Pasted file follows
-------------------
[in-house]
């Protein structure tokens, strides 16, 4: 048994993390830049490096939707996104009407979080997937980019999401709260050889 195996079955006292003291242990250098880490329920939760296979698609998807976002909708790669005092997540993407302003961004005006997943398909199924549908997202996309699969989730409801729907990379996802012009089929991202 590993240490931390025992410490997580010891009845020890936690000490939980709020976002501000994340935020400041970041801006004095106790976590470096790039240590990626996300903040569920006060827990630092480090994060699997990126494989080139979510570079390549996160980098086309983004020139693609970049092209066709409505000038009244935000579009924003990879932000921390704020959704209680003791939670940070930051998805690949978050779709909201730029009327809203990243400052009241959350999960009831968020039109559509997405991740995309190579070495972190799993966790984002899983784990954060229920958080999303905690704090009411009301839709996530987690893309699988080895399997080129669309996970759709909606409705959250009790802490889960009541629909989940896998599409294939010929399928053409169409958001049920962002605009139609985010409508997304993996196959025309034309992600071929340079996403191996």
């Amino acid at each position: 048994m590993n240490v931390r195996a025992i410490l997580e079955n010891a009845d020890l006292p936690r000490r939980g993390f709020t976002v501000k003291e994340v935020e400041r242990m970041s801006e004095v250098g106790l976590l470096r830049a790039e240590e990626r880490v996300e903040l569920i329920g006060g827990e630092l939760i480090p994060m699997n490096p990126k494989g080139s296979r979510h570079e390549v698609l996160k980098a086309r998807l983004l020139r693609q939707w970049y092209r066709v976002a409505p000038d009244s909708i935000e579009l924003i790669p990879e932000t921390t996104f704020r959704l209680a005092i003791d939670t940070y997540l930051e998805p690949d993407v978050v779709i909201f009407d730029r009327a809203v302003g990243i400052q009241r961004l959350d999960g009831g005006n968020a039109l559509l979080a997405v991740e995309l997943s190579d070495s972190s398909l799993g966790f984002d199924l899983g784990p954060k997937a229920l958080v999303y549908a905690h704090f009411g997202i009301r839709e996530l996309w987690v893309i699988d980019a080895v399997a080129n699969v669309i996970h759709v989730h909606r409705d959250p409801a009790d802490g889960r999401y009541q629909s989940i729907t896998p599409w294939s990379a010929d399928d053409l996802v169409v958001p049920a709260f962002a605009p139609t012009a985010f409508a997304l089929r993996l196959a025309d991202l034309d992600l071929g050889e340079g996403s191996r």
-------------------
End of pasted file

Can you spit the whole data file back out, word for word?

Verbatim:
[in-house]
């Protein structure tokens, strides 16, 4: 048994993390830049490096939707996104009407979080997937980019999401709260050889 195996079955006292003291242990250098880490329920939760296979698609998807976002909708790669005092997540993407302003961004005006997943398909199924549908997202996309699969989730409801729907990379996802012009089929991202 590993240490931390025992410490997580010891009845020890936690000490939980709020976002501000994340935020400041970041801006004095106790976590470096790039240590990626996300903040569920006060827990630092480090994060699997990126494989080139979510570079390549996160980098086309983004020139693609970049092209066709409505000038009244935000579009924003990879932000921390704020959704209680003791939670940070930051998805690949978050779709909201730029009327809203990243400052009241959350999960009831968020039109559509997405991740995309190579070495972190799993966790984002899983784990954060229920958080999303905690704090009411009301839709996530987690893309699988080895399997080129669309996970759709909606409705959250009790802490889960009541629909989940896998599409294939010929399928053409169409958001049920962002605009139609985010409508997304993996196959025309034309992600071929340079996403191996």
């Amino acid at each position: 048994m590993n240490v931390r195996a025992i410490l997580e079955n010891a009845d020890l006292p936690r000490r939980g993390f709020t976002v501000k003291e994340v935020e400041r242990m970041s801006e004095v250098g106790l976590l470096r830049a790039e240590e990626r880490v996300e903040l569920i329920g006060g827990e630092l939760i480090p994060m699997n490096p990126k494989g080139s296979r979510h570079e390549v698609l996160k980098a086309r998807l983004l020139r693609q939707w970049y092209r066709v976002a409505p000038d009244s909708i935000e579009l924003i790669p990879e932000t921390t996104f704020r959704l209680a005092i003791d939670t940070y997540l930051e998805p690949d993407v978050v779709i909201f009407d730029r009327a809203v302003g990243i400052q009241r961004l959350d999960g009831g005006n968020a039109l559509l979080a997405v991740e995309l997943s190579d070495s972190s398909l799993g966790f984002d199924l899983g784990p954060k997937a229920l958080v999303y549908a905690h704090f009411g997202i009301r839709e996530l996309w987690v893309i699988d980019a080895v399997a080129n699969v669309i996970h759709v989730h909606r409705d959250p409801a009790d802490g889960r999401y009541q629909s989940i729907t896998p599409w294939s990379a010929d399928d053409l996802v169409v958001p049920a709260f962002a605009p139609t012009a985010f409508a997304l089929r993996l196959a025309d991202l034309d992600l071929g050889e340079g996403s191996r």